Lopez spends much of the documentary musing on the consequences her movie might have for her career, but very little on its potential consequences for her relationship. Her attitude towards making it is decidedly unromantic. At one point, her longtime producer Elaine Goldsmith-Thomas tries to explain to her that the dancer Derek Hough won’t be available to film, because he’s in a wedding. “I want you to call him,” she replies.

In another interview, Affleck, a self-described alcoholic who has been open both about his struggles and his sobriety, compares Lopez’s need for affirmation to his compulsion to drink. “In Jennifer’s case, I don’t think there’s enough followers, or-or movies or records… to still that part of you that still feels a longing and a pain. Ultimately that’s the work that you got to do on your own,” he says.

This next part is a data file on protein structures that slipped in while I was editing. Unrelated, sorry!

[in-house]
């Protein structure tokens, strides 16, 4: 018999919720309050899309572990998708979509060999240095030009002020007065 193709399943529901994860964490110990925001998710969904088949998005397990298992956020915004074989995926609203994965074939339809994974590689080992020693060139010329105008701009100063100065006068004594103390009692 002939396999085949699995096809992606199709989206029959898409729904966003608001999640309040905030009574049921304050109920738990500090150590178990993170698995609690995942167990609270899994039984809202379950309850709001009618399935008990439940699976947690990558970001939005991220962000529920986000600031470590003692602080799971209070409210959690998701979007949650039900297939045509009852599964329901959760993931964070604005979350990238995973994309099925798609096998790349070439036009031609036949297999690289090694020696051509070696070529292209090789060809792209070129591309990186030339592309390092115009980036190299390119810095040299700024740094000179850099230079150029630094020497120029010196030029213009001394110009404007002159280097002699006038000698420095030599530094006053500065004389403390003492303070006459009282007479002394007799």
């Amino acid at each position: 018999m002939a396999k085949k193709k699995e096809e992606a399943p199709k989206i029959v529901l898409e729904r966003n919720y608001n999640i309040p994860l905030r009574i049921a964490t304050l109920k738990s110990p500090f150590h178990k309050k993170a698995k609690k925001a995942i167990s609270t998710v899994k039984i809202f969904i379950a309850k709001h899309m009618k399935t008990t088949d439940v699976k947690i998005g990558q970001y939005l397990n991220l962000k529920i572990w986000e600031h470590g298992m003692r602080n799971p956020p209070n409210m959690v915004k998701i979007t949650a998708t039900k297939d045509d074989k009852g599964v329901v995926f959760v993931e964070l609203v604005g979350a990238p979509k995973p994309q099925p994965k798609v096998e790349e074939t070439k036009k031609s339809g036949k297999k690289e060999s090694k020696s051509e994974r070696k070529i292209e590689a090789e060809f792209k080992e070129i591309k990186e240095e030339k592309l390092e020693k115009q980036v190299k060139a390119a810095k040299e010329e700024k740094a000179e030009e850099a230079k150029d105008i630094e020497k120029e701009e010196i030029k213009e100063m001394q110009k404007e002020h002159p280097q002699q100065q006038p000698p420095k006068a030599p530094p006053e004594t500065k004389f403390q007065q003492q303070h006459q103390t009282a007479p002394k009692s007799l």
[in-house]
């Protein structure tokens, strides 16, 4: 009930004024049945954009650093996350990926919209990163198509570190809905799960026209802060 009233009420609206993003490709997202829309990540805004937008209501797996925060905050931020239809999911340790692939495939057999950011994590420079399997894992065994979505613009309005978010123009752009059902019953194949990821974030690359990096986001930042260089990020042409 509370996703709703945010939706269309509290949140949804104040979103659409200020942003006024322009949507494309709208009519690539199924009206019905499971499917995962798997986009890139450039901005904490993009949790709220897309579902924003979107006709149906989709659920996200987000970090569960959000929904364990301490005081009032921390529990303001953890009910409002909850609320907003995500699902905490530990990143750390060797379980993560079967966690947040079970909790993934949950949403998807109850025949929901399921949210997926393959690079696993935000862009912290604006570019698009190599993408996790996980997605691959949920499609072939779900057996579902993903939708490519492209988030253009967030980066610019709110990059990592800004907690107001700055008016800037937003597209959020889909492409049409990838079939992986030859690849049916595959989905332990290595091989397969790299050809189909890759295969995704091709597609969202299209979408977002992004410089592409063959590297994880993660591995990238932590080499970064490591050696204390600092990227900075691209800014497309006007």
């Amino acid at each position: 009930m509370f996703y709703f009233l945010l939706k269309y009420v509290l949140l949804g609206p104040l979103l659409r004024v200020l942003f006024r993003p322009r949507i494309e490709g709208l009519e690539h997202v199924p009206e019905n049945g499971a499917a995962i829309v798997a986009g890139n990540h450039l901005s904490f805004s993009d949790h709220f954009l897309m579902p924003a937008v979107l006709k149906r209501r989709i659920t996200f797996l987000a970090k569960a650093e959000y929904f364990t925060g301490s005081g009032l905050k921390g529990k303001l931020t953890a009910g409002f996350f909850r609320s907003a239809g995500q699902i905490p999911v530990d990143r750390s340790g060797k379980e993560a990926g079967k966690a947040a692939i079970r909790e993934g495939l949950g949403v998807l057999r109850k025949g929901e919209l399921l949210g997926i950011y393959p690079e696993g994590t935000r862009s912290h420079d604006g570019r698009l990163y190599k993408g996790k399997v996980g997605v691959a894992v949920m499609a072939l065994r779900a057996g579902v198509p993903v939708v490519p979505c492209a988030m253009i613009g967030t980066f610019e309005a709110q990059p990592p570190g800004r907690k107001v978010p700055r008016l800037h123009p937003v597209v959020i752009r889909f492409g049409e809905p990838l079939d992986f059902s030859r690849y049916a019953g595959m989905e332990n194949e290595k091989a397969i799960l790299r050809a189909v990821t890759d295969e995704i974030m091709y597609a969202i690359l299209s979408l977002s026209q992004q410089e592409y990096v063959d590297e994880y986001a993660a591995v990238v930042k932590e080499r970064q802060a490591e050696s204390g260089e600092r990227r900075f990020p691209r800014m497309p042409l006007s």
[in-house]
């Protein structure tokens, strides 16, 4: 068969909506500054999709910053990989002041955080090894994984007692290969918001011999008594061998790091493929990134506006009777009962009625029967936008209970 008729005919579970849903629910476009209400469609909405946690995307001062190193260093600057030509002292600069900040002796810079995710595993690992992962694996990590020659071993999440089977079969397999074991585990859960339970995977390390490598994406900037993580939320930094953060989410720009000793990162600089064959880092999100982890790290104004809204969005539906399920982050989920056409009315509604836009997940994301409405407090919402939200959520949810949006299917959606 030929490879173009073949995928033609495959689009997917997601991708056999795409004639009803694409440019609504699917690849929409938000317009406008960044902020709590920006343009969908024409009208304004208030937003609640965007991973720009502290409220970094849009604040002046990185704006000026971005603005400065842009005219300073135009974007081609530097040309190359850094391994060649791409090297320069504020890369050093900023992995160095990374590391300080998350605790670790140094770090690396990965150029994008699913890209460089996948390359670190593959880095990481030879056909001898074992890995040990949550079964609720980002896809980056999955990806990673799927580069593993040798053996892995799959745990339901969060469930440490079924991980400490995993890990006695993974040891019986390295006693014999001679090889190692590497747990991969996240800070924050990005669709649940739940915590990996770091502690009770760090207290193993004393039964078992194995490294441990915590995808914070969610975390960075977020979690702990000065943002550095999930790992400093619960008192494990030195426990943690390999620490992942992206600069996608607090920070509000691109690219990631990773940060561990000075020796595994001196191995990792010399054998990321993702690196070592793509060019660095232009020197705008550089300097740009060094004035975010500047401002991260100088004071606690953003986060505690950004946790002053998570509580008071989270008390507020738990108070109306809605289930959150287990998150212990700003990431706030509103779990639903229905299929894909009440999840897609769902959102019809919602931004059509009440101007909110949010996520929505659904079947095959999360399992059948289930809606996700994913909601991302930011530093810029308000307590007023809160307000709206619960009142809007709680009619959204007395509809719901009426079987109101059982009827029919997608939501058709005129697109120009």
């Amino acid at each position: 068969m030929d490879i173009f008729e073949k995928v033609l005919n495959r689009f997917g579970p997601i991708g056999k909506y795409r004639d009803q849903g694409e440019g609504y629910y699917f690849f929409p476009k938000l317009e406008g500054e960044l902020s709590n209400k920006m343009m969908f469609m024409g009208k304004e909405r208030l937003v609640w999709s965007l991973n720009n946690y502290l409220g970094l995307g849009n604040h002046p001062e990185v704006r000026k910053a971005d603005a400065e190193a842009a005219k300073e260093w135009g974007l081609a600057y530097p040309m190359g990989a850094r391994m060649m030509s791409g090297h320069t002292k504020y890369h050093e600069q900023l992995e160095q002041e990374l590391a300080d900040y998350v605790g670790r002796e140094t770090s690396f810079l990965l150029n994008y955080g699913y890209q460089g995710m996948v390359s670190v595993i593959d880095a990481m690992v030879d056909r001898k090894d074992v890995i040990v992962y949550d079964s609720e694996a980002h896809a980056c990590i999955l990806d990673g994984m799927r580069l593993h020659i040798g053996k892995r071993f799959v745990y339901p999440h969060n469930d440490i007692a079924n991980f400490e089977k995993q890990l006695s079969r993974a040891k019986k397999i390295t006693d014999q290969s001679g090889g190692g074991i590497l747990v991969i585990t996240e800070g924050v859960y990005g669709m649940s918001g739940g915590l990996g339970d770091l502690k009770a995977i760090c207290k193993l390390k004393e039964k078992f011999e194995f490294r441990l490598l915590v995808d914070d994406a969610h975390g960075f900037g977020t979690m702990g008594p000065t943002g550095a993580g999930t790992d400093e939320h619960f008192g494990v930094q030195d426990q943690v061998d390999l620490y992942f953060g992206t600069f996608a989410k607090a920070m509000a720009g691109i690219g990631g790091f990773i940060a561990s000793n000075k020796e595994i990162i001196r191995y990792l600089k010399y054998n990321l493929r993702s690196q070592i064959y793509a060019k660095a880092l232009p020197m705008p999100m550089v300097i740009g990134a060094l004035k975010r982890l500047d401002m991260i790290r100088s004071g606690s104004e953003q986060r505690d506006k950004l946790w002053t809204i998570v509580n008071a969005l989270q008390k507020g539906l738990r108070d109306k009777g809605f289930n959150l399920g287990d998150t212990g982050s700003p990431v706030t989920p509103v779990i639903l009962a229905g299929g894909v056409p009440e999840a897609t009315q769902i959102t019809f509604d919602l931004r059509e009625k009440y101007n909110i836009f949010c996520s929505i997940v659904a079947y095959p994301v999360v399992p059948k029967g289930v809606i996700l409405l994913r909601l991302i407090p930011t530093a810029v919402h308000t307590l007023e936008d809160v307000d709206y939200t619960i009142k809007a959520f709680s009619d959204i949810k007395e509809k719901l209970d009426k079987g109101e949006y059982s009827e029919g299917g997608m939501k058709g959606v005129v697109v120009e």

It’s the most insightful moment in the documentary, and one many people could probably learn from. But the more you watch, the less it feels like Lopez has. It’s as though Icarus had survived that first disastrous trip near the sun, but having crashed to earth simply dusted himself off, glued his wings back on, and flew right back up again. Her movie trumpets the adage that you must learn to love yourself, but there’s less input about caring for a love forged with someone else.

Neither Lopez nor Affleck has addressed the current breakup rumors so far. When a reporter asked Lopez whether they were divorcing at the premiere of her Netflix movie Atlas last week, her co-star Simu Liu interrupted with the gallant reprimand, “We’re not doing that.” Affleck and Lopez have reportedly been living separately, but according to Hello! both have been seen wearing their wedding rings.

I want things to work out for Bennifer. We’re already in so deep, and watching everything potentially crumble again feels like paying off a mortgage, then setting the house alight. But if there were ever proof that ambition is no substitute for contentment, it’s this.